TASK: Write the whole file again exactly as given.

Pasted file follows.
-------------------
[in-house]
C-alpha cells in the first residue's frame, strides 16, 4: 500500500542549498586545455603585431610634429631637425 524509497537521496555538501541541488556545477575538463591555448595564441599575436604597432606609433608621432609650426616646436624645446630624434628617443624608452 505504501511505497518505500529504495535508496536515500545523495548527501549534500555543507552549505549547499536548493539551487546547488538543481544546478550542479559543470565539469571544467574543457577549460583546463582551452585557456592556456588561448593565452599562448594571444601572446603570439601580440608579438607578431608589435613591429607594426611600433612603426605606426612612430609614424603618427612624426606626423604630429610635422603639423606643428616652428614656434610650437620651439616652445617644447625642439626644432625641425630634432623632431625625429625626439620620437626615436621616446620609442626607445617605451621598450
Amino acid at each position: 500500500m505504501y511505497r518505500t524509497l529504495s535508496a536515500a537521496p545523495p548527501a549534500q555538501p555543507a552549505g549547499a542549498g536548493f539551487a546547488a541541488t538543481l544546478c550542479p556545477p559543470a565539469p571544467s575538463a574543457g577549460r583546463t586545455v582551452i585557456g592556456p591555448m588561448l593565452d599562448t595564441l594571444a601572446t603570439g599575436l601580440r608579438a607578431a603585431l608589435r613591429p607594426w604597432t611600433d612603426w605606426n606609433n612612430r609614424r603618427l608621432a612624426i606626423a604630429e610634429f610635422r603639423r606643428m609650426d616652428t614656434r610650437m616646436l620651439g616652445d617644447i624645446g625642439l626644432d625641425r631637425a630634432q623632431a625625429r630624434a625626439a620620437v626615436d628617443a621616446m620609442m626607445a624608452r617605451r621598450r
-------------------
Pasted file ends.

[in-house]
C-alpha cells in the first residue's frame, strides 16, 4: 500500500542549498586545455603585431610634429631637425 524509497537521496555538501541541488556545477575538463591555448595564441599575436604597432606609433608621432609650426616646436624645446630624434628617443624608452 505504501511505497518505500529504495535508496536515500545523495548527501549534500555543507552549505549547499536548493539551487546547488538543481544546478550542479559543470565539469571544467574543457577549460583546463582551452585557456592556456588561448593565452599562448594571444601572446603570439601580440608579438607578431608589435613591429607594426611600433612603426605606426612612430609614424603618427612624426606626423604630429610635422603639423606643428616652428614656434610650437620651439616652445617644447625642439626644432625641425630634432623632431625625429625626439620620437626615436621616446620609442626607445617605451621598450
Amino acid at each position: 500500500m505504501y511505497r518505500t524509497l529504495s535508496a536515500a537521496p545523495p548527501a549534500q555538501p555543507a552549505g549547499a542549498g536548493f539551487a546547488a541541488t538543481l544546478c550542479p556545477p559543470a565539469p571544467s575538463a574543457g577549460r583546463t586545455v582551452i585557456g592556456p591555448m588561448l593565452d599562448t595564441l594571444a601572446t603570439g599575436l601580440r608579438a607578431a603585431l608589435r613591429p607594426w604597432t611600433d612603426w605606426n606609433n612612430r609614424r603618427l608621432a612624426i606626423a604630429e610634429f610635422r603639423r606643428m609650426d616652428t614656434r610650437m616646436l620651439g616652445d617644447i624645446g625642439l626644432d625641425r631637425a630634432q623632431a625625429r630624434a625626439a620620437v626615436d628617443a621616446m620609442m626607445a624608452r617605451r621598450r